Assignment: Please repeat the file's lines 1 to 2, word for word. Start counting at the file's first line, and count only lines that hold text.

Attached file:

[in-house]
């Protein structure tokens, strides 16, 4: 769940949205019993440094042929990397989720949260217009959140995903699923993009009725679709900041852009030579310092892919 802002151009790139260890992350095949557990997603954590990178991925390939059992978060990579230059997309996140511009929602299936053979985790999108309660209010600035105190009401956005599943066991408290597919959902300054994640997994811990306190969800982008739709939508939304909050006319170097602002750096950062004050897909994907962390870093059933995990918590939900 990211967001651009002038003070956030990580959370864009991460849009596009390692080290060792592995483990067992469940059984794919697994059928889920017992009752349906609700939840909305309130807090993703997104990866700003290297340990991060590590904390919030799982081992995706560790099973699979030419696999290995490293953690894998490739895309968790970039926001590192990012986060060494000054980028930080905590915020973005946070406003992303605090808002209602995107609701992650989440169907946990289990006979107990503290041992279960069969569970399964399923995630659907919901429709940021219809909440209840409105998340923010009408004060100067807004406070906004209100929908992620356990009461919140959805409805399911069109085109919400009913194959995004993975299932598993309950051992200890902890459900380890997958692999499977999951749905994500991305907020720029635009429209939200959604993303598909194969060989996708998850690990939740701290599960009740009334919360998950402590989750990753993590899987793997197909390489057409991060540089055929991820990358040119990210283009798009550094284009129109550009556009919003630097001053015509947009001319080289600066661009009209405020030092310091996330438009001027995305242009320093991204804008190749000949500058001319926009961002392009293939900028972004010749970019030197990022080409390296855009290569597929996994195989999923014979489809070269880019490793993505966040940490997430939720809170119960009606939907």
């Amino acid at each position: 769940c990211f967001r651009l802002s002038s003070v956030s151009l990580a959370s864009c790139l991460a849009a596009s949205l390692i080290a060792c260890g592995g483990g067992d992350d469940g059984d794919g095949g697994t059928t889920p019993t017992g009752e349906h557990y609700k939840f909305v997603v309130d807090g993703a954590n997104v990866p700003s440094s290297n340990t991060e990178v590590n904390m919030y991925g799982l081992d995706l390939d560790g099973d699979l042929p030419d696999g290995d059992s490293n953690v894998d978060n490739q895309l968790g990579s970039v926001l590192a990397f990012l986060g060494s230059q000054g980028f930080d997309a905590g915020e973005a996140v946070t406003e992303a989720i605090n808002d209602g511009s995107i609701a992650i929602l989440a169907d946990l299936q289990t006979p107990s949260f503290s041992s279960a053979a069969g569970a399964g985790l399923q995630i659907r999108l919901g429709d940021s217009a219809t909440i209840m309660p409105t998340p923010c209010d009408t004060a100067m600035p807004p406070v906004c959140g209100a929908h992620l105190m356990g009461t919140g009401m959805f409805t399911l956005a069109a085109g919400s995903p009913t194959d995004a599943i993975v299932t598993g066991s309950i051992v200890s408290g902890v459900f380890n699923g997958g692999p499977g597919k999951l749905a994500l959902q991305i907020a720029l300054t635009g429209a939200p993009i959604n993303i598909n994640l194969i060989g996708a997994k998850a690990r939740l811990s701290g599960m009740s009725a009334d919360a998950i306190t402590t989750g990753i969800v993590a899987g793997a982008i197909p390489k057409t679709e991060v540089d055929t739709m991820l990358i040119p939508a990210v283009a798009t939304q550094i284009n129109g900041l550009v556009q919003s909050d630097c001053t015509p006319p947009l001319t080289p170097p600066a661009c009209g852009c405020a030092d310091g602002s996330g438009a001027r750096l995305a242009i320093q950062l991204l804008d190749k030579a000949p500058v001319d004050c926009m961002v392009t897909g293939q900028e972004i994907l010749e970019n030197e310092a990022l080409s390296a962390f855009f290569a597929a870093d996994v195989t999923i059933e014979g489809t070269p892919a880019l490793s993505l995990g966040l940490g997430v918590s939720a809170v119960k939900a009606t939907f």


[in-house]
């Protein structure tokens, strides 16, 4: 769940949205019993440094042929990397989720949260217009959140995903699923993009009725679709900041852009030579310092892919 802002151009790139260890992350095949557990997603954590990178991925390939059992978060990579230059997309996140511009929602299936053979985790999108309660209010600035105190009401956005599943066991408290597919959902300054994640997994811990306190969800982008739709939508939304909050006319170097602002750096950062004050897909994907962390870093059933995990918590939900 990211967001651009002038003070956030990580959370864009991460849009596009390692080290060792592995483990067992469940059984794919697994059928889920017992009752349906609700939840909305309130807090993703997104990866700003290297340990991060590590904390919030799982081992995706560790099973699979030419696999290995490293953690894998490739895309968790970039926001590192990012986060060494000054980028930080905590915020973005946070406003992303605090808002209602995107609701992650989440169907946990289990006979107990503290041992279960069969569970399964399923995630659907919901429709940021219809909440209840409105998340923010009408004060100067807004406070906004209100929908992620356990009461919140959805409805399911069109085109919400009913194959995004993975299932598993309950051992200890902890459900380890997958692999499977999951749905994500991305907020720029635009429209939200959604993303598909194969060989996708998850690990939740701290599960009740009334919360998950402590989750990753993590899987793997197909390489057409991060540089055929991820990358040119990210283009798009550094284009129109550009556009919003630097001053015509947009001319080289600066661009009209405020030092310091996330438009001027995305242009320093991204804008190749000949500058001319926009961002392009293939900028972004010749970019030197990022080409390296855009290569597929996994195989999923014979489809070269880019490793993505966040940490997430939720809170119960009606939907």